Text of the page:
"Since no data is stored locally in Online Mode, Cached Exchange Mode increases the storage that is required for an Outlook 2010 deployment proportionally to the size of each deployed Exchange mailbox"

"Since no data is stored locally" scares me.  If they are running a 5gb mailbox, how do they not have to download the whole thing every time?  Not sure I understand how this works.  Sorry :(
Mal OsborneAlpha GeekCommented:
If you are using roaming profiles, you still point Outlook to an OST in the default location, inside of the user's profile on the local HDD. During the user login process, the entire profile, including the .OST is copied down from the network share to the local machine, I is copied back at logoff.
JohnBusiness Consultant (Owner)Commented:
Outlook will not download the entire mailbox from a remote Exchange site. I have lots of users using remote Exchange. It could be a bit slower but that is better than corrupting OST files.  (Not roaming profiles however).
Mal OsborneAlpha GeekCommented:
Yeah, Microsoft support .PSTs and OSTs over a LAN, but as the statement above alludes to, it can be problematic. Having been burned a few times, I would only do this is the file server and TS boxes were running as VMs on the same host, where speeds are high and cabling issues non existent.
Angry_StuAuthor Commented:
@John Hurst:   I still don't understand how a 5gb mailbox that copies nothing onto any local machine does not have to download the mail that the user wants to read....... but I will give this a crack with a few users to see how it goes.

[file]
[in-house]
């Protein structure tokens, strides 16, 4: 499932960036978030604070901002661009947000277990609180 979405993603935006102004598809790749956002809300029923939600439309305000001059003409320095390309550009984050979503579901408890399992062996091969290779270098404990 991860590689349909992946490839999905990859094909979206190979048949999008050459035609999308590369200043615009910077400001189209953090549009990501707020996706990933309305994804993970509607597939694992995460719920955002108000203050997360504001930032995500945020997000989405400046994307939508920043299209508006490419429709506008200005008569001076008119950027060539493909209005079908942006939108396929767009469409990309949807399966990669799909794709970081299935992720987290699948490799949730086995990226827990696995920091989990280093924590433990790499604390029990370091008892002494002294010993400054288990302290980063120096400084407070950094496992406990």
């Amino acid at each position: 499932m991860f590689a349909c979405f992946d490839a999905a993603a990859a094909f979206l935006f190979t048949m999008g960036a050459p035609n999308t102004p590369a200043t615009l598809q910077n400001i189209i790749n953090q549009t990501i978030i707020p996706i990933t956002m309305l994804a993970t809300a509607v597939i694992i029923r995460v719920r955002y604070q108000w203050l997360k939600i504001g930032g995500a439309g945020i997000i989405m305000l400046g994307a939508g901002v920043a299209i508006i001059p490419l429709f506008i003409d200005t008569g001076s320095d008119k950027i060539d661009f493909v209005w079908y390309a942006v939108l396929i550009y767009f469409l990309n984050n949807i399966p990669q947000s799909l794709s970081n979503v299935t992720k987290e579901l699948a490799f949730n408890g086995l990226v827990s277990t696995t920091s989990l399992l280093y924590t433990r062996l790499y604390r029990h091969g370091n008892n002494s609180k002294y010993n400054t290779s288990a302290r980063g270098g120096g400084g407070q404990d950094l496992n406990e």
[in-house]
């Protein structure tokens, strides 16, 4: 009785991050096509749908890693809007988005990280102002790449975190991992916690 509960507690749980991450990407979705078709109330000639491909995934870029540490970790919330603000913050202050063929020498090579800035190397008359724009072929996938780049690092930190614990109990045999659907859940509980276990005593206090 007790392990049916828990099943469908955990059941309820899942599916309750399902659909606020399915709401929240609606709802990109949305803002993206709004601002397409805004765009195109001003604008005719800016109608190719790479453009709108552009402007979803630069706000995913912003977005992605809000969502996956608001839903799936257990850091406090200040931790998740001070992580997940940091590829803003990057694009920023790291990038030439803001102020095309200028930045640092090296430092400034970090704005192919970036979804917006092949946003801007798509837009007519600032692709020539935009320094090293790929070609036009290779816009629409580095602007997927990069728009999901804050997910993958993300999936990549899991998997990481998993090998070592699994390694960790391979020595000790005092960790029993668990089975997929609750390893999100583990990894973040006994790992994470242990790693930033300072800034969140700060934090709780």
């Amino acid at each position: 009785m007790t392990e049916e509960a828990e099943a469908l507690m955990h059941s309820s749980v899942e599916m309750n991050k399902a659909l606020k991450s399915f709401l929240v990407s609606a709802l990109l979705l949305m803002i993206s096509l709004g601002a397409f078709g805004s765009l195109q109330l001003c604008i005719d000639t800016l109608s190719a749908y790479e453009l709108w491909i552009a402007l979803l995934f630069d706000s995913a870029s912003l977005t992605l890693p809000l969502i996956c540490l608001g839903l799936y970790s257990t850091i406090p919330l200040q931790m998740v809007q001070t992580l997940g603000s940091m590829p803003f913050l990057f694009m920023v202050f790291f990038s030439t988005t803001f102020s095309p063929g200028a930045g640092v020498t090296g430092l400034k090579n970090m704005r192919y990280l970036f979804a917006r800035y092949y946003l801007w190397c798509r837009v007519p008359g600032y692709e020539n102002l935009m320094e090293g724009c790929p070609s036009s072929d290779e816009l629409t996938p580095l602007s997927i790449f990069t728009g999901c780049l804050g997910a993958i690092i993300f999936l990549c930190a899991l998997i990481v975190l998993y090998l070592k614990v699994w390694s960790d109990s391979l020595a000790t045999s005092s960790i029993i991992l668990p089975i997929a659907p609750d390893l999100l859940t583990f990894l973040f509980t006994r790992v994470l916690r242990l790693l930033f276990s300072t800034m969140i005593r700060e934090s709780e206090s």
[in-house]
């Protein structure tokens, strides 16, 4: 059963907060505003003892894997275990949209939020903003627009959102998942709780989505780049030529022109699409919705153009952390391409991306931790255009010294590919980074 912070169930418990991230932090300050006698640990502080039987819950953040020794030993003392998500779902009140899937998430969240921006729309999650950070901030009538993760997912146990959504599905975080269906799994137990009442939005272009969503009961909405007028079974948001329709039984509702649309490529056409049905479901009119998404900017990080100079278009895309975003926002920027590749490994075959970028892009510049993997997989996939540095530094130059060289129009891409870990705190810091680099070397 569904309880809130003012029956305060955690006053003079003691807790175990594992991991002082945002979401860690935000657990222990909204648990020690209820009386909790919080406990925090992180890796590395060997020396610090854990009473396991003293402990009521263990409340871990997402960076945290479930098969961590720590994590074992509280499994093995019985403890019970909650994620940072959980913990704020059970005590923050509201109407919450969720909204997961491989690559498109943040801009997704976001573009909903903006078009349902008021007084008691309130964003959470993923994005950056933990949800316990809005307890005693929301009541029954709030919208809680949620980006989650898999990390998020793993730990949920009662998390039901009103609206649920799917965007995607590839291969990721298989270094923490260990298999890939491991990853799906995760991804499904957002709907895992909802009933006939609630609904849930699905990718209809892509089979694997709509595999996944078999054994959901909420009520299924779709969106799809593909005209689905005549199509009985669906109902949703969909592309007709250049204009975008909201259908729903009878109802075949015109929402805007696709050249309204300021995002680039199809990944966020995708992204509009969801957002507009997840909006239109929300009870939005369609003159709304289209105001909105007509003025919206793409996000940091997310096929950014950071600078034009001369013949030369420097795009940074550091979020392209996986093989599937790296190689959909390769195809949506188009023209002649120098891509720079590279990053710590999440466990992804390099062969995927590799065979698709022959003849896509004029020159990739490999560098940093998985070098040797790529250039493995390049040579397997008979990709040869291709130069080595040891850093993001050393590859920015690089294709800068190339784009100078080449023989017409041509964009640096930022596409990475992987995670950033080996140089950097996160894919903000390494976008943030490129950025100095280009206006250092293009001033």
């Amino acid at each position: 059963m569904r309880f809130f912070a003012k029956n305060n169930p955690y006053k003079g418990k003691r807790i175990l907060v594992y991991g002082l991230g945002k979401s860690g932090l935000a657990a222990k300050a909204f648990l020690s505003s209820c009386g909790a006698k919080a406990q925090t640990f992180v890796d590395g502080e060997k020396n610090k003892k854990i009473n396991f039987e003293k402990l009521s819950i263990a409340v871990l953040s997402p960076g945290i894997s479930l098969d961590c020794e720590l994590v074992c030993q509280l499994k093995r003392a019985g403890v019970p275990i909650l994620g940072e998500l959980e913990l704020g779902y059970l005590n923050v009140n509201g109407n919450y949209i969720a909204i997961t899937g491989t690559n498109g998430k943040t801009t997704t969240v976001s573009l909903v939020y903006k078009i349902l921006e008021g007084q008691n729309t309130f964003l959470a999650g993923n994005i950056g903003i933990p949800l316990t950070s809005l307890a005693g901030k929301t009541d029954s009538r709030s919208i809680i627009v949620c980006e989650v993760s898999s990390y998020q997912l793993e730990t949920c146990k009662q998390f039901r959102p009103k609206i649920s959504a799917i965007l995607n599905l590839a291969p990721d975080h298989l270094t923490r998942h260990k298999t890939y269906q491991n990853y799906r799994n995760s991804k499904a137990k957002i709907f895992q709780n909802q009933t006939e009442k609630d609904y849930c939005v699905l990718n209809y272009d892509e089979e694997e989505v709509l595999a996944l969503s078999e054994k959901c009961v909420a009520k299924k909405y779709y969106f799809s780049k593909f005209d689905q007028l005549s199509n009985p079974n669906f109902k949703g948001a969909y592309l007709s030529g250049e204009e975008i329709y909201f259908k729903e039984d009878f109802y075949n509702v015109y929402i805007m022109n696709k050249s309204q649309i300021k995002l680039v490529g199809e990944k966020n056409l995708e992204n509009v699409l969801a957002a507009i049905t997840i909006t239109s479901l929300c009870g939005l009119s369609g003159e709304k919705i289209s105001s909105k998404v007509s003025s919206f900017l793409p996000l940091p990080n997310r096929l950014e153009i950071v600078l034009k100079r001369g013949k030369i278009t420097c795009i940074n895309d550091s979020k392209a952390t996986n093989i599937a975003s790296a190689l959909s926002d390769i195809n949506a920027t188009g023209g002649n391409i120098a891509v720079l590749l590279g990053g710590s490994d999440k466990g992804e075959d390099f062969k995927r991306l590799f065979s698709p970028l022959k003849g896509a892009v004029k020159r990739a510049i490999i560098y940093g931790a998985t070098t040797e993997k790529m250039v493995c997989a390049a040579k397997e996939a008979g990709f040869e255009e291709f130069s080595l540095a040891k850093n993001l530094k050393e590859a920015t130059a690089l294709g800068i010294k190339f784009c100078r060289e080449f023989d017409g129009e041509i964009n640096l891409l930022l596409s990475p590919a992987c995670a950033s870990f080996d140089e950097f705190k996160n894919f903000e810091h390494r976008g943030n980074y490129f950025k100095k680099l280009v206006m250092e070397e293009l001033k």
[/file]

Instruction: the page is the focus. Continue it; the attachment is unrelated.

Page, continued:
JohnBusiness Consultant (Owner)Commented:
The connection from the workstation is live to the Exchange server. It is only dealing with the email of the moment.  I didn't say "nothing will be downloaded" only that the 5 GB mail file will not be downloaded.
Angry_StuAuthor Commented:
@John Hurst:   I spoke to a colleague here and from what I understand, you see your entire mailbox as something of a contents page.  Then it downloads the specific mail items that you specifically request when you click on them.

If that's the case, I understand it now, but it looks like it will be a massive issue if their internet drops out at any point.
JohnBusiness Consultant (Owner)Commented:
I suggest you try on one machine (test) and see how it works. If you are correct, even local Exchange would bog right down and in my experience it does not.

The other way is to use local OST file as Malmensa and I both suggested.
Angry_StuAuthor Commented:
I can see what Malmensa said about copying the OST back and forth when the user logs in and out, it just feels to me like this is going to cause more headaches than it resolves.  

-Users will take much longer to log in.